PCI’s Commercialization Guide.
Philly’s been working to boost the rate at which it commercializes tech, and a shiny new resource from the Penn Center for Innovation (PCI) signals the continued push.
PCI calls it the Commercialization Guide — a nearly 40-page booklet that lists everything a researcher or entrepreneur could possibly ever need to know about tech commercialization. Questions like, “How on earth do I license my technology?” and “Why create a startup anyway?” are all addressed in plain language.
For starters, the guide defines tech commercialization or tech transfer as the “creation of business relationships between the university and the commercial sector for the purpose of creating products and services based on discoveries invented at the university.” And those relationships can take the form of licensing deals, industry partnerships, and the formation of startups. Read more »
Matthew A. Taylor (L) Matthew Taylor (left) will succeed John Soroko (R) as chairman and CEO of Duane Morris.
In the last 10 years, Duane Morris has grown into a 750-attorney firm that’s expanded internationally and weathered hardships like the financial crisis and major changes in client expectations. And now the leading Philly firm has named Matthew A. Taylor as its next chairman and CEO.
Taylor, firm vice chair and trial practice group chair, will become the firm’s ninth chairman and CEO since the firm’s founding in 1904, assuming the role from John J. Soroko who served as chairman and CEO for the last 10 years. Soroko will become chairman emeritus and return on a full-time basis to his litigation, appellate and mediation practice. Read more »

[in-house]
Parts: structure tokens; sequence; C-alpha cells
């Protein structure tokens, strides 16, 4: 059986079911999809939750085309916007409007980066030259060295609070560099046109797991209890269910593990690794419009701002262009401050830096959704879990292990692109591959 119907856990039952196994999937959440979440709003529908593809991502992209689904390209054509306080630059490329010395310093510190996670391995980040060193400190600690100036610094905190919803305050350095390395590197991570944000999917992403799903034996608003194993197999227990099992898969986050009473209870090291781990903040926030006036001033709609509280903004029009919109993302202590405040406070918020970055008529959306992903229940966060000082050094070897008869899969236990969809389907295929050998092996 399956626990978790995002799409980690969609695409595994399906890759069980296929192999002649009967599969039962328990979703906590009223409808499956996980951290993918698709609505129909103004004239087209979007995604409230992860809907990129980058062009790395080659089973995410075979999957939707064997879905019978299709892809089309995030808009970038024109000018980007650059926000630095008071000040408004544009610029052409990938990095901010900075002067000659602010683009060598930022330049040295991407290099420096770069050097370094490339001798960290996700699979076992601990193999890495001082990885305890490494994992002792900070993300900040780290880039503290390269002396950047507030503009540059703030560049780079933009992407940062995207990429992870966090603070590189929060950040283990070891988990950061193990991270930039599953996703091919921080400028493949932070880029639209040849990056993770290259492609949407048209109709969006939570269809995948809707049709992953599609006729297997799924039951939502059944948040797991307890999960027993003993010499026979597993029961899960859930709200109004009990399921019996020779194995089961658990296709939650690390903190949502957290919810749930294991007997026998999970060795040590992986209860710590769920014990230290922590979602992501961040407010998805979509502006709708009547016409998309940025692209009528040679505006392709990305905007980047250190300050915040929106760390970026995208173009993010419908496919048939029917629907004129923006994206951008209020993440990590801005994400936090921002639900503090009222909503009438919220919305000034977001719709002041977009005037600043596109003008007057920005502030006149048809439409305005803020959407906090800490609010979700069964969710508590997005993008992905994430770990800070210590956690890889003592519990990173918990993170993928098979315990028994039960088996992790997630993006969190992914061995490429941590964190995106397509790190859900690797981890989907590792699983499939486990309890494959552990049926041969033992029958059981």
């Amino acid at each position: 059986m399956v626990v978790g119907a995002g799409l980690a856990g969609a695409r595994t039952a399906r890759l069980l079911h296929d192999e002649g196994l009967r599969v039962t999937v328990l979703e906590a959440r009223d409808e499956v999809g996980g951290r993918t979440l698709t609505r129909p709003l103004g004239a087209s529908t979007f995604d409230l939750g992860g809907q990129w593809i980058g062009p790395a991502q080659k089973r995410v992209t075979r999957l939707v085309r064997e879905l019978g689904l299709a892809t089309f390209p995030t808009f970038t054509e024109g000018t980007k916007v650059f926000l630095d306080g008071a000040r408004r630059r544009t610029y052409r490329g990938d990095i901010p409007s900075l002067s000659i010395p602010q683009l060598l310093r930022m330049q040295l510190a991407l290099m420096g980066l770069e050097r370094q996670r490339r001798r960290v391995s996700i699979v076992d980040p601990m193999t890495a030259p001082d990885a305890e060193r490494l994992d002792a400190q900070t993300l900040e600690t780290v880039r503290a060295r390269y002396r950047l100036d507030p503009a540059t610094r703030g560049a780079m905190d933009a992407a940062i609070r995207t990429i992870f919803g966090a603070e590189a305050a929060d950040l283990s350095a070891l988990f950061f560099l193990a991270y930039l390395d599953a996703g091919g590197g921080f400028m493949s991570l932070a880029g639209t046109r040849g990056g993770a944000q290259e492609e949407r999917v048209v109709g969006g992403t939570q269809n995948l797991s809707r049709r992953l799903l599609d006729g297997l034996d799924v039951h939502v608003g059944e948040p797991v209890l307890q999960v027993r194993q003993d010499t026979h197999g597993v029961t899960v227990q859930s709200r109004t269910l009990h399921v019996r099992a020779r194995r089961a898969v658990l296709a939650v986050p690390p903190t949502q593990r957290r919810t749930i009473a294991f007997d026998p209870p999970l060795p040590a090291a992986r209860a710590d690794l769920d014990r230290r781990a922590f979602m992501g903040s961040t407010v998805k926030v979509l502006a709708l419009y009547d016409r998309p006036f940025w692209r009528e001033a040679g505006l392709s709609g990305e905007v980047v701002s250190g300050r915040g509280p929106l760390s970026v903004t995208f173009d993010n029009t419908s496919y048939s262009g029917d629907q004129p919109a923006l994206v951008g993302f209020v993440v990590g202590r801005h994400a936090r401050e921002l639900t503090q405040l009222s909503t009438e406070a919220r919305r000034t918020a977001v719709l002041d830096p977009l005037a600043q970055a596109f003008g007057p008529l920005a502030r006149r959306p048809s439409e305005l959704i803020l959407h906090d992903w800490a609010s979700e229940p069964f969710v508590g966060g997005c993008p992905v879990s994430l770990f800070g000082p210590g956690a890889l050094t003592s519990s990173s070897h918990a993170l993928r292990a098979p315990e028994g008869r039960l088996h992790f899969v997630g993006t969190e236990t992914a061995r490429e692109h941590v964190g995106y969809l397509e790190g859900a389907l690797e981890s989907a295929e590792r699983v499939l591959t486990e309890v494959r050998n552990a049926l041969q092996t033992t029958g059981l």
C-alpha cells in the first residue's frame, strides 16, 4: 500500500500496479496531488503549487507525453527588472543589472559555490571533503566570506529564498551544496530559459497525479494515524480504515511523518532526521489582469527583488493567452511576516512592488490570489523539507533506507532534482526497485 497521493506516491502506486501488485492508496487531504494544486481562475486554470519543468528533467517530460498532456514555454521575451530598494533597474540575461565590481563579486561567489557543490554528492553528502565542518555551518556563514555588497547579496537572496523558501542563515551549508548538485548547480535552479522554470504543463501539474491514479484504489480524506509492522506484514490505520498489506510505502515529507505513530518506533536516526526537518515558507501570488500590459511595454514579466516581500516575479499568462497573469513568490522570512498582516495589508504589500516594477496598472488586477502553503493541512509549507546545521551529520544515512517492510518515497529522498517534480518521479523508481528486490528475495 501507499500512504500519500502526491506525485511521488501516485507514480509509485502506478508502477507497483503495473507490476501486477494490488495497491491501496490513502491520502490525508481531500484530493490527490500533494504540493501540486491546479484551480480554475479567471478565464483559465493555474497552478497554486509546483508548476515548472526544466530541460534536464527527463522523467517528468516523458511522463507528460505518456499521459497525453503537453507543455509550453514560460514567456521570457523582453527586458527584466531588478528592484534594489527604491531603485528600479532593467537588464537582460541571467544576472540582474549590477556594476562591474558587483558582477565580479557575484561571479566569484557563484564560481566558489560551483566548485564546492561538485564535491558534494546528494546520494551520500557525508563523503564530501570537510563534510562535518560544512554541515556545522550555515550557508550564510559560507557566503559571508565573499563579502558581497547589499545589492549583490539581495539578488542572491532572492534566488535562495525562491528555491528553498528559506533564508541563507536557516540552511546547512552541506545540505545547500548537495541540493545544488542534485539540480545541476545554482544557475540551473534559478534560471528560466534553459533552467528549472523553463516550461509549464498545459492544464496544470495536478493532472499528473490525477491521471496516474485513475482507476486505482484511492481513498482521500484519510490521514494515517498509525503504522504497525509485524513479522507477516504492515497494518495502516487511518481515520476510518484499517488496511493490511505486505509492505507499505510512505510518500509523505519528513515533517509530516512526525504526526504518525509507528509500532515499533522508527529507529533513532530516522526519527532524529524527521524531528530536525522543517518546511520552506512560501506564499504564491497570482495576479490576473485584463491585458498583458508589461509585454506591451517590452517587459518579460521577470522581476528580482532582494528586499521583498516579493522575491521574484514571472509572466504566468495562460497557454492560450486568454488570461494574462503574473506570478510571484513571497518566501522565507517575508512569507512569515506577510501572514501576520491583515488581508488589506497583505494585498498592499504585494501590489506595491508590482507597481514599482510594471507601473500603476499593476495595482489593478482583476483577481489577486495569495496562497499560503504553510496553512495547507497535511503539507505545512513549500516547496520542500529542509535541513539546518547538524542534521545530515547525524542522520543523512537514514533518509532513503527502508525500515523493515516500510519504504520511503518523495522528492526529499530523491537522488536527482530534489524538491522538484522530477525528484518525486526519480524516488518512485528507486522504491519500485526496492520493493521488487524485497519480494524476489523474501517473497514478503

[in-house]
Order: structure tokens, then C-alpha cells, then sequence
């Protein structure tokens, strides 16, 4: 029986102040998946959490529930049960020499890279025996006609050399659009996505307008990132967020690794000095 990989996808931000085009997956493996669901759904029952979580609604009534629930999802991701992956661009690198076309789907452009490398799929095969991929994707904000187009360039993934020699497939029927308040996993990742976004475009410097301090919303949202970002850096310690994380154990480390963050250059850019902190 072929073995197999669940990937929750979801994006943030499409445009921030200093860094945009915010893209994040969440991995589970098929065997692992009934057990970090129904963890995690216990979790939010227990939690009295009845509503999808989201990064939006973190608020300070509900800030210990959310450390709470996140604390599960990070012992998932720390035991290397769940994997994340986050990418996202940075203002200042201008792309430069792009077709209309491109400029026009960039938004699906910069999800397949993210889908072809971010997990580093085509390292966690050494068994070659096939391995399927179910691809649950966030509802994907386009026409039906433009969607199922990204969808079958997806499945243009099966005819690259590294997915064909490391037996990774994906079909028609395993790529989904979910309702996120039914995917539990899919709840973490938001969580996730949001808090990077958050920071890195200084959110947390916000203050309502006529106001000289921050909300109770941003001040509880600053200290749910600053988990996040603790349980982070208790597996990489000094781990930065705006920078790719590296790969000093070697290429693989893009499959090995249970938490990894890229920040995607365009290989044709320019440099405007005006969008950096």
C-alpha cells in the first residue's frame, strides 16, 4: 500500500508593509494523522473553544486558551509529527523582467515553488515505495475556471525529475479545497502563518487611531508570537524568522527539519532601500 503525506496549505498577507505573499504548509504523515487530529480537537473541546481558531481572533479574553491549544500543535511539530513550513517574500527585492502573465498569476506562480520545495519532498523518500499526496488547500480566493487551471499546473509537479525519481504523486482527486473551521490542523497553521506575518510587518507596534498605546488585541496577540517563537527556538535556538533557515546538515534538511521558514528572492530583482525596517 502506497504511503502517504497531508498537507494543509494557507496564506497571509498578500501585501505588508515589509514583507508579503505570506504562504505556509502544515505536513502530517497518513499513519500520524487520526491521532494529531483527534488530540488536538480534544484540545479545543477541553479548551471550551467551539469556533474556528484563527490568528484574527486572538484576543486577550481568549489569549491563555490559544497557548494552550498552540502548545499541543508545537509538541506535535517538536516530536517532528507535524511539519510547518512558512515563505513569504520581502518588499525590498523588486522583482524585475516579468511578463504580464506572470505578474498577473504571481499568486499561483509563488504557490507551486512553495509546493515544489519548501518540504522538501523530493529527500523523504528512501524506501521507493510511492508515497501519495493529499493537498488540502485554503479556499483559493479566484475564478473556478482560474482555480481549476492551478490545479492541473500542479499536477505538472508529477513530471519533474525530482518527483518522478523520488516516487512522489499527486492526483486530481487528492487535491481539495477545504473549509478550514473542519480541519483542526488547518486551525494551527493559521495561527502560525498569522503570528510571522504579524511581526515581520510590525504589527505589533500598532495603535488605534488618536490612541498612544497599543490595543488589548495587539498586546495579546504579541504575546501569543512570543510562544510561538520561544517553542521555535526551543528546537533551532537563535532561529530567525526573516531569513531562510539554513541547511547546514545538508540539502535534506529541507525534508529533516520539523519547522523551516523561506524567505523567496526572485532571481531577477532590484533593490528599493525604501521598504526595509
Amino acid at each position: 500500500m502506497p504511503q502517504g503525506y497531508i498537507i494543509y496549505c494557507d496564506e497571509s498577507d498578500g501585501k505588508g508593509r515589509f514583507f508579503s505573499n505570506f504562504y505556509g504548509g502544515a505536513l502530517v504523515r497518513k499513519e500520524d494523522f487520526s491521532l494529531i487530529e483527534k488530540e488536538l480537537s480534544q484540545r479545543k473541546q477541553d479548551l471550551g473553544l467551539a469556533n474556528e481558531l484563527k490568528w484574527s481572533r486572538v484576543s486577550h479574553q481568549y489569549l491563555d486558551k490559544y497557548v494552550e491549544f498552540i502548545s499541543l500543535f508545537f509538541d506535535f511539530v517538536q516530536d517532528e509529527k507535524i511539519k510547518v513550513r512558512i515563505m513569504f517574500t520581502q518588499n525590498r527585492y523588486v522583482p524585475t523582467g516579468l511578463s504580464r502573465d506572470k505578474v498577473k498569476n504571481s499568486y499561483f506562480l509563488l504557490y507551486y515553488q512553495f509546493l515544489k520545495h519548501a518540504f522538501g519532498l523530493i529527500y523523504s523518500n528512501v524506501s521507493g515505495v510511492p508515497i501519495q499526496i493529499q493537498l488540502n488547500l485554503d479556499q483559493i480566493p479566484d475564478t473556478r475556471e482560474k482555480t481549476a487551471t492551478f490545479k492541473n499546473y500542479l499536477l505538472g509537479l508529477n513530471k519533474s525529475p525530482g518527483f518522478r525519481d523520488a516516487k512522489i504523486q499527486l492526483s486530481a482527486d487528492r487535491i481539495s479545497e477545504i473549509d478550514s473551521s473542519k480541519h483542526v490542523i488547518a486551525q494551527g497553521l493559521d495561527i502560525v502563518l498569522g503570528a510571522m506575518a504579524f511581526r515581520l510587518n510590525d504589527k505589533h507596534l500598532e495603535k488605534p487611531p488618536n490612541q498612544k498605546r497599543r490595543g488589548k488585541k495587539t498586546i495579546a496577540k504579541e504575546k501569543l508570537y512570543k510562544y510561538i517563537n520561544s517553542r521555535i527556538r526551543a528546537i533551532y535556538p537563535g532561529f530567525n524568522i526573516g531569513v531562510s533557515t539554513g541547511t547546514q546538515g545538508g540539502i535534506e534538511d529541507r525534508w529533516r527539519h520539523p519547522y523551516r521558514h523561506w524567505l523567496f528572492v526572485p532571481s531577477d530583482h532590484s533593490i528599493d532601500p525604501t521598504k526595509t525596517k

The U.S. has ways to go when it comes to conditions for working women — we’re far behind on equal pay and paid leave, for example — but some companies have made notable strides on these issues at their workplaces. Last week, Great Places to Work and Fortune, released the 2017 100 Best Workplaces for Women list that included three Philadelphia-area companies — Goodway Group, SAP, and Comcast.
Ranked the highest on the list is Jenkintown-based advertising and marketing company Goodway Group at No. 14. With 413 employees, one surveyed said, “Goodway Group is a tech company that is over 75 percent women. We work from home so we’re able to have a very healthy balance of work and life.” She added, “I’ve been at Goodway for about four and a half years, and, in that time frame, I’ve been able to get married and now am expecting my third child this year.” And with so many women at the company, 66 percent of women there are in executive or manager positions. Read more »
L to R: Michael Solomonov (HughE Dillon), Blanka Zizka (YouTube), Osagie Imasogie (Flcikr) were all welcomed into the 2017 class of the Innovators Walk of Fame.
The U.S. wouldn’t be the powerhouse it is today without the contributions of immigrant entrepreneurs, and this idea holds especially true in Philadelphia. On Thursday, the University City Science Center honored six of these entrepreneurs who have transformed Philadelphia in tech, science, engineering, food, and the arts.
The entrepreneurs make up the Science Center’s 2017 Class of the Innovators Walk of Fame, a project launched in 2013 to spotlight local innovators who have made groundbreaking contributions that have revolutionized how the region and even the world work.
“These honorees represent the, power, potential and impact of the immigrant community” said Science Center president & CEO, Stephen S. Tang. “The 2017 Innovators Walk of Fame honorees celebrate their ideas that have changed the world, the jobs they’ve created, and the legacies that have paved the way for future immigrants and innovators.” Read more »